lacking just a little minnelli magic

Watching two Vincent Minnelli classics, The Band Wagon (1953) and The Pirate (1948), in quick succession revealed something important for me: when sticking to a cohesive narrative—Meet Me in St. Louis, The Clock, Some Come Running, even lesser effort like a Madame Bovary, he’s virtually unparalleled in the Hollywood studio system. But when he succumbs to his burlesque impulses, as in Band Wagon and The Pirate, I struggle to retain my interest. The latter, less well-known, more of a (queer) cult item, is a bizarre little trifle—someone featured in the featurette (Gene Kelly’s former wife, I believe) commented that it plays like a massive in-joke, and I think that about sums it up.

I can see how someone on its wavelength could find it absolutely irresistible, but it more or less eluded me, and instead was left watching something with infinite potential that never quite finds a way to coalesce into something genuinely memorable (except, perhaps, for the shock of Gene Kelly showing up in one fantasy sequence in black cut-offs that make boxer-briefs look modest). It’s also Minnelli at his most stylistically unrestrained, and not in a way that appealed to me—the antiquated burgundies, golds and roses fly somewhere past mere kitsch to into the realm of the downright tacky. And god, after suffering through one performance of “Make ‘Em Laugh” it sure took a lot of restraint to not take advantage of the stop button when mere minutes later it is served up once again…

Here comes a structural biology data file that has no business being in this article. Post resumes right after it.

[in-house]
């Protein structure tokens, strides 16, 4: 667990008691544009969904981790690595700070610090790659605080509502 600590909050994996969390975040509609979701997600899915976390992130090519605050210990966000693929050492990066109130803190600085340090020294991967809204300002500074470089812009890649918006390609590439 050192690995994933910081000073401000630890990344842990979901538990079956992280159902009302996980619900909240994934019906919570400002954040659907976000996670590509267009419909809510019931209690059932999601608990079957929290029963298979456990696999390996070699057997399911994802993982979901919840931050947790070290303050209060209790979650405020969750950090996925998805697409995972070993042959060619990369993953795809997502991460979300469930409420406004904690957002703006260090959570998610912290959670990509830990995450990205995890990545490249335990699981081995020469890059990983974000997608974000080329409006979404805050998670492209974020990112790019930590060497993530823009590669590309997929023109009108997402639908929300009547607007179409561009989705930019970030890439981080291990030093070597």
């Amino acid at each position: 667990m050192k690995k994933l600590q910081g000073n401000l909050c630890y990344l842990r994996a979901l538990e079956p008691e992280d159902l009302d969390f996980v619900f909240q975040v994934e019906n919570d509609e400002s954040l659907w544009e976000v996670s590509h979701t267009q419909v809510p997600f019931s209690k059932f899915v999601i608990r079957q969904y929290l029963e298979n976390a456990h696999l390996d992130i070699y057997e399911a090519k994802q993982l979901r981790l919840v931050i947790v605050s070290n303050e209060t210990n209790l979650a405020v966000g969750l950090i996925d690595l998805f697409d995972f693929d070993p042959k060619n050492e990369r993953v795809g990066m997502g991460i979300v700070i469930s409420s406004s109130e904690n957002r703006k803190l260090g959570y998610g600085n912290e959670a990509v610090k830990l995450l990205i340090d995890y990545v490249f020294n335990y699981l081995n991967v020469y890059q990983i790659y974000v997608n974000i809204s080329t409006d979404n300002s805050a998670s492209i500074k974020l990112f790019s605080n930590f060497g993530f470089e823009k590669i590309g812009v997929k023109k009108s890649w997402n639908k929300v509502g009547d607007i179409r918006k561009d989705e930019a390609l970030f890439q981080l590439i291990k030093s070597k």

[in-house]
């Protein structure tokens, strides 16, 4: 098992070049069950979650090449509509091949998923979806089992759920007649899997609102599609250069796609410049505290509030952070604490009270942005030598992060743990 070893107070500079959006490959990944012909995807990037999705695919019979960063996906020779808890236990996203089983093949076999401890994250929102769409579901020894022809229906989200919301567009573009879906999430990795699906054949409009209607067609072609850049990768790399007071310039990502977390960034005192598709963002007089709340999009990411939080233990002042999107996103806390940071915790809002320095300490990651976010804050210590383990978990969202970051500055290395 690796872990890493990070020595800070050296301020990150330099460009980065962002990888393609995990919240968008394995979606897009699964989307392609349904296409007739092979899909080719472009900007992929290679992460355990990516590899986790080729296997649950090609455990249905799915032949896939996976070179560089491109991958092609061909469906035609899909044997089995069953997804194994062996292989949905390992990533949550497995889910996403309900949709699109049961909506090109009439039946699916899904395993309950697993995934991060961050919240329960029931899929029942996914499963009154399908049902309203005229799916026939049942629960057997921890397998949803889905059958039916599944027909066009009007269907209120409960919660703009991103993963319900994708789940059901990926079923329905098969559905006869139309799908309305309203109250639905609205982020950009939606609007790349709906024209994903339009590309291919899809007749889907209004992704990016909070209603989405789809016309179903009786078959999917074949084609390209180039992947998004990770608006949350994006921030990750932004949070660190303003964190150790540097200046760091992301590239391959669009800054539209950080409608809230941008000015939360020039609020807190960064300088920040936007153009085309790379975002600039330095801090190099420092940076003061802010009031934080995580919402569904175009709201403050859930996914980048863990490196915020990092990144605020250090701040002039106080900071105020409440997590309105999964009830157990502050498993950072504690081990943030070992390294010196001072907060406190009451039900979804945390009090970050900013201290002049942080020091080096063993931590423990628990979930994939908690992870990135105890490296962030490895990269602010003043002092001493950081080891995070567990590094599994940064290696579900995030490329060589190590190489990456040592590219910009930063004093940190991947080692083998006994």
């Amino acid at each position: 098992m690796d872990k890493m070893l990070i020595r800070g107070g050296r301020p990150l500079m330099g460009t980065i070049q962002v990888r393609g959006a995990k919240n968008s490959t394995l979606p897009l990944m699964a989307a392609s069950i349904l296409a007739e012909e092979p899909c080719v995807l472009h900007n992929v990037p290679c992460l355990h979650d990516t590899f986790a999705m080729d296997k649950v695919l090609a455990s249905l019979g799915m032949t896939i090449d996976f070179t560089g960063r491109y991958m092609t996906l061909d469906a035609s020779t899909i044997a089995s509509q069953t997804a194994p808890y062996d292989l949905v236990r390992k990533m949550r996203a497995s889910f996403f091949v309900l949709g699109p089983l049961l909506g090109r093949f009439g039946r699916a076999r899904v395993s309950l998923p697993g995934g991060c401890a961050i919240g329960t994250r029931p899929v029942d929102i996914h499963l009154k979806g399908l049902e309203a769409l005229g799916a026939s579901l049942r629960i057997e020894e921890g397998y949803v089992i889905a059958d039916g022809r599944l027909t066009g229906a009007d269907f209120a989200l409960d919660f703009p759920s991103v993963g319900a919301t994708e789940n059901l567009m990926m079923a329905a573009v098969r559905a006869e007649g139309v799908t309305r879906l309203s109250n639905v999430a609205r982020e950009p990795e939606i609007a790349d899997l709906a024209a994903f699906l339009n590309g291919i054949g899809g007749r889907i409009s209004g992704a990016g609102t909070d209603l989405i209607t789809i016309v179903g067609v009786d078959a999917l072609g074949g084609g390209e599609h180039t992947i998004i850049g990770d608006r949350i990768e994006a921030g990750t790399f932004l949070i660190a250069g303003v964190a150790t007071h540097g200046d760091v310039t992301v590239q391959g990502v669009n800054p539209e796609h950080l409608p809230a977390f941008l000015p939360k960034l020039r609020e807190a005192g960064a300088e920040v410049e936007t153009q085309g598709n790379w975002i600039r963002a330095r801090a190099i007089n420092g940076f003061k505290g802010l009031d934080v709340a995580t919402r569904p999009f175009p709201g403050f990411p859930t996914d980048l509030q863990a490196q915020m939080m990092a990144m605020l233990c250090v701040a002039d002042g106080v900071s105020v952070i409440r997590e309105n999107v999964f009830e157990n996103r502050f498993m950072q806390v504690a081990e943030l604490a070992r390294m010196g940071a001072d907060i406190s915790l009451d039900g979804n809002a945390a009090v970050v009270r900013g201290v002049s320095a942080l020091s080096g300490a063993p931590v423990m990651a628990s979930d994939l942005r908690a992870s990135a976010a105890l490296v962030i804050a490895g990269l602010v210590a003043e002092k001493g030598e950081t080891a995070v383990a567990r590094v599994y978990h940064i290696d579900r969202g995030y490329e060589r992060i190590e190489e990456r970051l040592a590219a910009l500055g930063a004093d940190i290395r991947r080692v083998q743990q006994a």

Clearly, The Band Wagon is the superior film, though it too ultimately left me underwhelmed as well. The first half is good, actually very good, except perhaps for Astaire’s (very intentional) wet dishrag of a performance—when he’s not dancing I just don’t find him an interesting enough screen presence to carry off extended mopiness. And I clearly had the wrong reaction—which is obviously more indicative of my personal taste than anything to do with the film itself—in that I was more interested in seeing a revamped version of the Faustian Follies instead of the famous, folksy Mickey-and-Judy “let’s give ‘em a show!” segments that follow (to the apparent adoration of all). But there are moments of grace that show up occasionally and are as dazzling as anything to be found in Minnelli’s filmography: the screen comes alive during the buoyant camaraderie of the “I Love Louisa” sequence, the gravity and geometry-defying gymnastics of the background male dancers in the “Girl Hunt,” the visual pleasure of Cyd Charrise’s “18 mile-high legs” (Liza Minnelli’s characterization), pretty much any time the crackerjack Nanette Fabray is given a good quip to toss off. But what really got me: the scene on the stairs where Astaire and Charisse meet and immediately have a fallout and Charisse has on a pair of kelly green satin gloves that shimmer against her diaphanous black dress. God, I remember thinking to myself—that is cinema!

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